My Sons Decide Whether to Attend the Homecoming Dance

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by Betty Vertin |

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It’s homecoming week here in Nebraska. Our local high school has its homecoming football game today, and the dance is tomorrow.

I love homecoming. It’s a time of fun and excitement. The crowd at the football game always seems full of extra energy. The kids get dressed up and have fun at the dance. The entire week is full of homecoming activities.

I have two sons in high school. Max, a sophomore, has Duchenne muscular dystrophy (DMD), and Chance, a freshman, does not. Chance plays football and will be part of the game. He also has a date for the dance. Max is not on the football team, but attends all the fun events to cheer on his brother.

During the games, Max sits with his dad and me instead of in the student section. He even plans to wear one of his brother’s football jerseys to school today for Jersey Day, and he wore his dad’s Hawaiian shirt on Tuesday for Hawaiian Day.

I’m writing this a couple days before Friday, and so far, Max hasn’t planned to ask anyone to the dance or to even attend. I thought I heard a touch of longing to be part of the dance when he realized his little brother is going and taking a date. At that point, I told him he could ask someone, too, or even go stag. Max shook his head and proceeded with what he was doing, like it didn’t matter.

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I haven’t brought up the topic since. I’m unsure about what to do, and have decided it’s best to follow Max’s lead and support whatever choice he makes. I plan to buy Chance a new pair of dress pants and will ask Max if I should pick him up a pair. I want to show him that it’s perfectly normal to either go or stay home. I never went to the homecoming dances in high school and still really enjoyed homecoming week. I also want to encourage him to try something, but don’t want him to feel like he’s missing out if he doesn’t want to go. I know the last thing my kids think I am is cool, but I am desperately trying to play this cool.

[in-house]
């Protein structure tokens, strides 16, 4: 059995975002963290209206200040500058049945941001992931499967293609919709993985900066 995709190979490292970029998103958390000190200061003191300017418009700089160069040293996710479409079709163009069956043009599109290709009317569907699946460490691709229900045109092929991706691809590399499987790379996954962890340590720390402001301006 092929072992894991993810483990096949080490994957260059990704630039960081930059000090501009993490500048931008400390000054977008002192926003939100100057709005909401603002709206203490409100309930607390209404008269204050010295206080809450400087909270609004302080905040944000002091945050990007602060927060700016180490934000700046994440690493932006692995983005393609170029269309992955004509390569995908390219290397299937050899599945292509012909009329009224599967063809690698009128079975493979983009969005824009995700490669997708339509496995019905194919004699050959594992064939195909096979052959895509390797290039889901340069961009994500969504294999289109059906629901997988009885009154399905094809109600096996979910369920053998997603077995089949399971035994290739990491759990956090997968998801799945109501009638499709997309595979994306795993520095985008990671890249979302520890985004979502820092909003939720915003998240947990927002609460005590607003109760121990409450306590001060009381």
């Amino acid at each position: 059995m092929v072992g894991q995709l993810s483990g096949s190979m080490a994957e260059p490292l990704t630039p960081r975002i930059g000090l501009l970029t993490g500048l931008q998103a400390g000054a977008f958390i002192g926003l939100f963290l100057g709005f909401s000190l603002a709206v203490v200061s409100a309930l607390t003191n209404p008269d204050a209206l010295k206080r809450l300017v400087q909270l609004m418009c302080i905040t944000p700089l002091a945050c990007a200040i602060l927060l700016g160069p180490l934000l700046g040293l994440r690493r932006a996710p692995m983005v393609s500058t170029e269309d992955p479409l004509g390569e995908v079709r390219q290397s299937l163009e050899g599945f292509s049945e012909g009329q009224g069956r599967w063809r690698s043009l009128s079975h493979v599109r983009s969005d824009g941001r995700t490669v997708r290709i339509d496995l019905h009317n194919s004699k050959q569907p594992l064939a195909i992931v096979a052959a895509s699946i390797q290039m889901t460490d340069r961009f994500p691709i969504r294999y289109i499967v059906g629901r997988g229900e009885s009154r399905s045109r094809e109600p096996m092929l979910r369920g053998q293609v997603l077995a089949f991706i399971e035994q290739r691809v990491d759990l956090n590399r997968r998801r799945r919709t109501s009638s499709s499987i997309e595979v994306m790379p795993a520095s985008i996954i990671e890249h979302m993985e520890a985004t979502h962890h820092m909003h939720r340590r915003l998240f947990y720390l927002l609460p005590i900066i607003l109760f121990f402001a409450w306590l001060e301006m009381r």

I am so not cool. I know many kids don’t go to these types of dances, but as a Duchenne mom, I worry extra. I don’t want his disease or his wheelchair to be the reason he’s not going.

The transition to high school has not been the easiest for Max. I know that asking a girl to the dance would be intimidating. I keep telling myself that both things are typical of many high school kids, even healthy kids with full mobility. I know that not attending a school dance is part of one version of a typical high school experience.

My heart is wrestling with this. Is Max having a normal high school experience, or is Duchenne creating obstacles? It’s so hard to know. It’s hard to take my “mom emotions” out of the picture and look at this in an unbiased way. I just want Max to have fun.

If Chance weren’t going, I wouldn’t think extra about it. In fact, until a few days ago, he had been planning to play in a baseball tournament and not go to the dance on Saturday. Why is it so hard to avoid overthinking it for my DMD kiddos?

I need to keep telling myself that I’m trying to play this cool. I plan to casually ask Max if I need to pick up a pair of pants for him, or if he needs money to buy a ticket, and act like his answer is what I’d expected.

If he doesn’t go to homecoming, I will ask him to go to the community theater for a show on Saturday. They’re performing “Mamma Mia!” that night, and Max has been looking forward to going. That way, he will be doing something he enjoys, rather than sitting at home thinking about what’s happening at the dance — not that he would do that.

It comes down to Duchenne being a journey I wasn’t prepared for — one that comes without a map. So, here’s to me doing my best this week, and to all of you doing your best, too!

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Comments

Toni Walker avatar

Toni Walker

Nice article …. It’s hard when he may not see his peers in a wheelchair and even he seems confident on stage in acting roles, it’s hard to navigate Dancing as a family with your own homecoming may be the short answer. Hard topic but best way to discuss is to get it out there Thank you

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